JACKSON, Wyo. — Famed grizzly bear 399 and her four cubs are at their den site, according to Joe Szuszwalak, public affairs specialist for the U.S. Fish & Wildlife Service regions 5 and 7.
In an email to Buckrail, Szuszwalak said, “While we do not have a visual confirmation, based on the latest collar data received from the two yearlings, the Service believes that #399 and yearlings are now at a den site.”
The famous mama bear, born in 1996, has been revered as the most famous grizzly on the planet, with a total of 18 descendants. In the spring of 2020, 399 emerged from her den with quadruplets. Since then they have grown in size and expanded their habitat range.
“Four-cub litters are rare,” said Frank van Manen, a senior research biologist who oversees the Yellowstone region’s Grizzly Bear Study Team. “We have documented females producing cubs well into their early- to mid- 20s, but a litter of four at [her] age is definitely unique.”
Since emerging from their den in April, the family had an action-packed summer, venturing out of Grand Teton National Park, raising concerns about the growing bears receiving unsecured attractants and human conflicts.
In early November, two of 399’s yearlings were radio-collared by an interagency team from the U.S. Fish and Wildlife Service to better monitor the bears and mitigate human-bear conflicts.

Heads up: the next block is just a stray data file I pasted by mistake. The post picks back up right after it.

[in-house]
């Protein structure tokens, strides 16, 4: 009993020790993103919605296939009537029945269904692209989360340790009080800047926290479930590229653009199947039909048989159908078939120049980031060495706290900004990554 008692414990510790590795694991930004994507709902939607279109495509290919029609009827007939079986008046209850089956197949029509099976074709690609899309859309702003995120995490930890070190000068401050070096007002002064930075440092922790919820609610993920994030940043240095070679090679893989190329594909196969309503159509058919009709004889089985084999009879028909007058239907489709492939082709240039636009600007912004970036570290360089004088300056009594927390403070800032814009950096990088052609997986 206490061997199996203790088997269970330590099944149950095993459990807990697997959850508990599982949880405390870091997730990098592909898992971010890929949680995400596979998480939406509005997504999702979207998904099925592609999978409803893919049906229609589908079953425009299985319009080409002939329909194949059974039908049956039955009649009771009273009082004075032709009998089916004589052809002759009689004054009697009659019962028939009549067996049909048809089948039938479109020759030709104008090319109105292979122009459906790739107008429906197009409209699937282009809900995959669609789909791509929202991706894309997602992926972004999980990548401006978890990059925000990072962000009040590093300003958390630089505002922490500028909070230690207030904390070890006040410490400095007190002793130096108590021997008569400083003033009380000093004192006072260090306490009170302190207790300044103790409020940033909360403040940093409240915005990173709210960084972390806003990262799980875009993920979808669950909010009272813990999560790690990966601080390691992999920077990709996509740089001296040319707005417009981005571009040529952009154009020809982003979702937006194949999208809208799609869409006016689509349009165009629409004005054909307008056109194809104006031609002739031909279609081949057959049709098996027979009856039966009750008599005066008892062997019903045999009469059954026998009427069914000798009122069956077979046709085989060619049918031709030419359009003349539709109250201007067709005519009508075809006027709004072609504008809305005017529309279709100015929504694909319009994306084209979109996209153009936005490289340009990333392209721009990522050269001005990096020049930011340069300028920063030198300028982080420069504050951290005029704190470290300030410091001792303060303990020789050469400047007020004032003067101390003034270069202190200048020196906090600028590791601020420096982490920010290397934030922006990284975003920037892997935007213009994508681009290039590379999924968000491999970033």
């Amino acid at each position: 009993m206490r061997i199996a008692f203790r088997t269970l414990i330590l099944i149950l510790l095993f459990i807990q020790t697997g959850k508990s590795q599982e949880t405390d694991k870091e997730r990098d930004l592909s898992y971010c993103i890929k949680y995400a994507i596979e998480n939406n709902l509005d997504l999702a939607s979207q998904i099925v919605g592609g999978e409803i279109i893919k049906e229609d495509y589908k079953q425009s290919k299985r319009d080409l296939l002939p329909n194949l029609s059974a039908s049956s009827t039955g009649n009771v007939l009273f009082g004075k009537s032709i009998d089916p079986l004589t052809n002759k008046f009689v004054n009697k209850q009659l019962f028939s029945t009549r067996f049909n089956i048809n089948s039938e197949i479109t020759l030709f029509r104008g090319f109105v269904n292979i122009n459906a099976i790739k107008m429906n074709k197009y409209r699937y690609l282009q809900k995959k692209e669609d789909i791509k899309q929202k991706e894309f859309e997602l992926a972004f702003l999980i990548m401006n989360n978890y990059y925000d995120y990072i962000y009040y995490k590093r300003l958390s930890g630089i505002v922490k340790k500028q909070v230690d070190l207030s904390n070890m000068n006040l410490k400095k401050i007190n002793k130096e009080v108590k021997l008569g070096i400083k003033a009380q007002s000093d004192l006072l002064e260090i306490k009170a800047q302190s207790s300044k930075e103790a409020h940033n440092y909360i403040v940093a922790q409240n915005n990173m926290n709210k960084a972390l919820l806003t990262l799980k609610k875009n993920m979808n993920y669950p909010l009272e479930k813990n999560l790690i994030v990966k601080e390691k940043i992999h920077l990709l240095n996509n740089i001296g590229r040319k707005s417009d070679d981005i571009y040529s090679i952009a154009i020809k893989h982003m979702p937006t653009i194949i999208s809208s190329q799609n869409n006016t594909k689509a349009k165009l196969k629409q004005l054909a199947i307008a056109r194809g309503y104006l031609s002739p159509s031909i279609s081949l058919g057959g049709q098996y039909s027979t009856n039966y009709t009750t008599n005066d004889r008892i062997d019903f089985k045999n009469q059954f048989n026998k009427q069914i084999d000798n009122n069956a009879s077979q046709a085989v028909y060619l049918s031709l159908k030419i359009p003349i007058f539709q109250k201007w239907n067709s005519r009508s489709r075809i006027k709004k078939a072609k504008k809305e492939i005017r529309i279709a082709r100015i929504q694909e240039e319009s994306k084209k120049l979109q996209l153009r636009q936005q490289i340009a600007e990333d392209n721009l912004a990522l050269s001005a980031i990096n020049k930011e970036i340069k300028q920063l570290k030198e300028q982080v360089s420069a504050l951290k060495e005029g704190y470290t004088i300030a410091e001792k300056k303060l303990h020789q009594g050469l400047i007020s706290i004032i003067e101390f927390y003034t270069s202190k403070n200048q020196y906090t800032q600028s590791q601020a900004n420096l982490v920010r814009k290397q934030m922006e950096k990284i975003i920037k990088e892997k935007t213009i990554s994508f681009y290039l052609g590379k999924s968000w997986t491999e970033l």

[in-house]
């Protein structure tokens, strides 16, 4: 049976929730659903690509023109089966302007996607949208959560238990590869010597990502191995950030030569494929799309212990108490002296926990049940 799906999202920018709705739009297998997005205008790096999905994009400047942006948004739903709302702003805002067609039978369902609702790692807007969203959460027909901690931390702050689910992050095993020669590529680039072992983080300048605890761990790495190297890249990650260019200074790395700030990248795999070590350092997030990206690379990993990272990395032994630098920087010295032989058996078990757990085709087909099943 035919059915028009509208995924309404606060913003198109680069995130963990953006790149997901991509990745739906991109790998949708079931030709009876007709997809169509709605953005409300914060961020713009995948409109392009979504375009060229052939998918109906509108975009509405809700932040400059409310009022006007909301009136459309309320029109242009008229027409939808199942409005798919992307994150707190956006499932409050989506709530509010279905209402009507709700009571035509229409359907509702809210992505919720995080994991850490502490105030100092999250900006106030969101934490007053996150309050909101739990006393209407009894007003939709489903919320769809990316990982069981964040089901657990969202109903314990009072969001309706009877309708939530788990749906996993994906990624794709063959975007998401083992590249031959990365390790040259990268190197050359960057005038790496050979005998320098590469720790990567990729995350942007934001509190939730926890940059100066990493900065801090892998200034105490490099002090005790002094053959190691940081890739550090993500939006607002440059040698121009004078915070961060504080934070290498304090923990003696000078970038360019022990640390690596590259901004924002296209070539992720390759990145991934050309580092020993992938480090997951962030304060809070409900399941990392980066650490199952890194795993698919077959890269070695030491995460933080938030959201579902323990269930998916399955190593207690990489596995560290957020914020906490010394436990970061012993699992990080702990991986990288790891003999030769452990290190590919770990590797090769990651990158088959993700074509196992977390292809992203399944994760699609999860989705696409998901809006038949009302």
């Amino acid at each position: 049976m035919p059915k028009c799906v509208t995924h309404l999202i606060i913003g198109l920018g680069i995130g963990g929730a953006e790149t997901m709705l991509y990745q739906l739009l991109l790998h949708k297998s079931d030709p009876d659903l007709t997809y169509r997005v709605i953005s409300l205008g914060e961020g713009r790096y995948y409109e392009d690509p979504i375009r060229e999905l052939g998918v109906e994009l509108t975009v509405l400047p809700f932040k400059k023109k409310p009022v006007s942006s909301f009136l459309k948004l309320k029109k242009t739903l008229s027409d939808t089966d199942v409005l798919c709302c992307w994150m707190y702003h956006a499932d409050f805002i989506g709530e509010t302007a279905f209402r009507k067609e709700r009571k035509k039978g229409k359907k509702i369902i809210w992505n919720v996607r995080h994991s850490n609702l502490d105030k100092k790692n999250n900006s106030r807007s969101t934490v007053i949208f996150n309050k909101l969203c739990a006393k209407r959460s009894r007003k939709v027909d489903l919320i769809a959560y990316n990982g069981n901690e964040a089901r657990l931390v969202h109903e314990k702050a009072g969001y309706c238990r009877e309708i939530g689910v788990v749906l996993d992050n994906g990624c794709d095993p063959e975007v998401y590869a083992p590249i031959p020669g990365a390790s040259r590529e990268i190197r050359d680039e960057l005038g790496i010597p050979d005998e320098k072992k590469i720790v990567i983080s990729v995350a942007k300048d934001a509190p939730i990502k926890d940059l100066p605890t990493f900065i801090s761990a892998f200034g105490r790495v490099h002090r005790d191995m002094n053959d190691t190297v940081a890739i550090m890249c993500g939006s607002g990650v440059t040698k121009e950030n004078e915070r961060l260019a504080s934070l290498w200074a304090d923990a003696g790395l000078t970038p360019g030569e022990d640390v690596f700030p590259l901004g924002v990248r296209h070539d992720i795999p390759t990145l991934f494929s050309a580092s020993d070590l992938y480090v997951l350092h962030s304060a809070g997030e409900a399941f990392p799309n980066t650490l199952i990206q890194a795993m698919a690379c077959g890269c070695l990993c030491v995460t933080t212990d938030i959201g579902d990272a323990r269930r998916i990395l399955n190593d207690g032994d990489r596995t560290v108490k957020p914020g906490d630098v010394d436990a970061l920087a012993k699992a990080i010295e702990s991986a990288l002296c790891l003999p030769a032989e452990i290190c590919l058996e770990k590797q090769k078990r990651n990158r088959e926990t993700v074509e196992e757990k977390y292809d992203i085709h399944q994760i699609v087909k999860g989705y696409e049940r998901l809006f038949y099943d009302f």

On Nov. 10 the quintet was “escorted” out of Jackson after roaming the streets and making a brief stop at the Jackson Police Department. Local law enforcement and U.S Fish and Wildlife officials urged the bears north towards Spring Gulch.
399 and her cub’s presence in residential areas around Jackson Hole fueled conversations about mitigating bear and human conflict and new regulations countywide for bear-proof trash cans.
The Teton County Planning Commission will review the draft regulations at a meeting today, Dec. 13. The Planning Commission will make a recommendation to the Teton County Board of County Commissioners, which will review the recommendations during their Jan. 4, 2022 meeting.
It is predicted that after this season, the public will no longer see 399 with her four cubs in tow. It is common for a grizzly mother to care for her young for at least two years, feeding and protecting them. But when the cubs are two and a half years old, they typically separate from their mother.